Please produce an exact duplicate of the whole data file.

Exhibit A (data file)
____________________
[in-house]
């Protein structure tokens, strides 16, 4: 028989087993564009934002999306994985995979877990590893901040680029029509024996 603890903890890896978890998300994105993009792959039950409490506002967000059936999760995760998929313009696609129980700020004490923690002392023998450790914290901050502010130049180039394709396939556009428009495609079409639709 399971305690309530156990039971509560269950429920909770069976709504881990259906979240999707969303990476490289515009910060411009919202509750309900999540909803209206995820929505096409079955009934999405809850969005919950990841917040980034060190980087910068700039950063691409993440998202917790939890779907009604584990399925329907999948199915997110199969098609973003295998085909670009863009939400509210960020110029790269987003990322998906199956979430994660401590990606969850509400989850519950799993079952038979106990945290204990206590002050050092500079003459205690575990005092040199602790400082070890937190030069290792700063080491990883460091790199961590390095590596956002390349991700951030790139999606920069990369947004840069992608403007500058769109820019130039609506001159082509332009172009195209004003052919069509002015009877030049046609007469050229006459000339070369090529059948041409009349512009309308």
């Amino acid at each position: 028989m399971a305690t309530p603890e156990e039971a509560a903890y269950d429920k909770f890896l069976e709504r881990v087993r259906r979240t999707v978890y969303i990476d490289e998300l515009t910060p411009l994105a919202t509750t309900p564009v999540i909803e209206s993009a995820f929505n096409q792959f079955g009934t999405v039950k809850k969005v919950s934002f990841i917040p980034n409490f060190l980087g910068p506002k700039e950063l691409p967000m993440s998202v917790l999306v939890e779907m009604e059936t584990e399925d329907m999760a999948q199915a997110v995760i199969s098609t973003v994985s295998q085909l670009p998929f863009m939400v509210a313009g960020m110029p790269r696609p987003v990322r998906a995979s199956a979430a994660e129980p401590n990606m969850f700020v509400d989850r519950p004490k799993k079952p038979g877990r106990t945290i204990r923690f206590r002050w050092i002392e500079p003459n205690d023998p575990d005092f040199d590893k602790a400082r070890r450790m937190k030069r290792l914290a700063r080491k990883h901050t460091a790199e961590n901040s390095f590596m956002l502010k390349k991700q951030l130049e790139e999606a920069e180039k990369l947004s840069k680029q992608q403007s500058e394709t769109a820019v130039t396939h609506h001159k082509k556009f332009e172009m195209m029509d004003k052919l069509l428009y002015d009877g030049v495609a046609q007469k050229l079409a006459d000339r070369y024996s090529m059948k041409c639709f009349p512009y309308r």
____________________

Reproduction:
[in-house]
């Protein structure tokens, strides 16, 4: 028989087993564009934002999306994985995979877990590893901040680029029509024996 603890903890890896978890998300994105993009792959039950409490506002967000059936999760995760998929313009696609129980700020004490923690002392023998450790914290901050502010130049180039394709396939556009428009495609079409639709 399971305690309530156990039971509560269950429920909770069976709504881990259906979240999707969303990476490289515009910060411009919202509750309900999540909803209206995820929505096409079955009934999405809850969005919950990841917040980034060190980087910068700039950063691409993440998202917790939890779907009604584990399925329907999948199915997110199969098609973003295998085909670009863009939400509210960020110029790269987003990322998906199956979430994660401590990606969850509400989850519950799993079952038979106990945290204990206590002050050092500079003459205690575990005092040199602790400082070890937190030069290792700063080491990883460091790199961590390095590596956002390349991700951030790139999606920069990369947004840069992608403007500058769109820019130039609506001159082509332009172009195209004003052919069509002015009877030049046609007469050229006459000339070369090529059948041409009349512009309308």
């Amino acid at each position: 028989m399971a305690t309530p603890e156990e039971a509560a903890y269950d429920k909770f890896l069976e709504r881990v087993r259906r979240t999707v978890y969303i990476d490289e998300l515009t910060p411009l994105a919202t509750t309900p564009v999540i909803e209206s993009a995820f929505n096409q792959f079955g009934t999405v039950k809850k969005v919950s934002f990841i917040p980034n409490f060190l980087g910068p506002k700039e950063l691409p967000m993440s998202v917790l999306v939890e779907m009604e059936t584990e399925d329907m999760a999948q199915a997110v995760i199969s098609t973003v994985s295998q085909l670009p998929f863009m939400v509210a313009g960020m110029p790269r696609p987003v990322r998906a995979s199956a979430a994660e129980p401590n990606m969850f700020v509400d989850r519950p004490k799993k079952p038979g877990r106990t945290i204990r923690f206590r002050w050092i002392e500079p003459n205690d023998p575990d005092f040199d590893k602790a400082r070890r450790m937190k030069r290792l914290a700063r080491k990883h901050t460091a790199e961590n901040s390095f590596m956002l502010k390349k991700q951030l130049e790139e999606a920069e180039k990369l947004s840069k680029q992608q403007s500058e394709t769109a820019v130039t396939h609506h001159k082509k556009f332009e172009m195209m029509d004003k052919l069509l428009y002015d009877g030049v495609a046609q007469k050229l079409a006459d000339r070369y024996s090529m059948k041409c639709f009349p512009y309308r």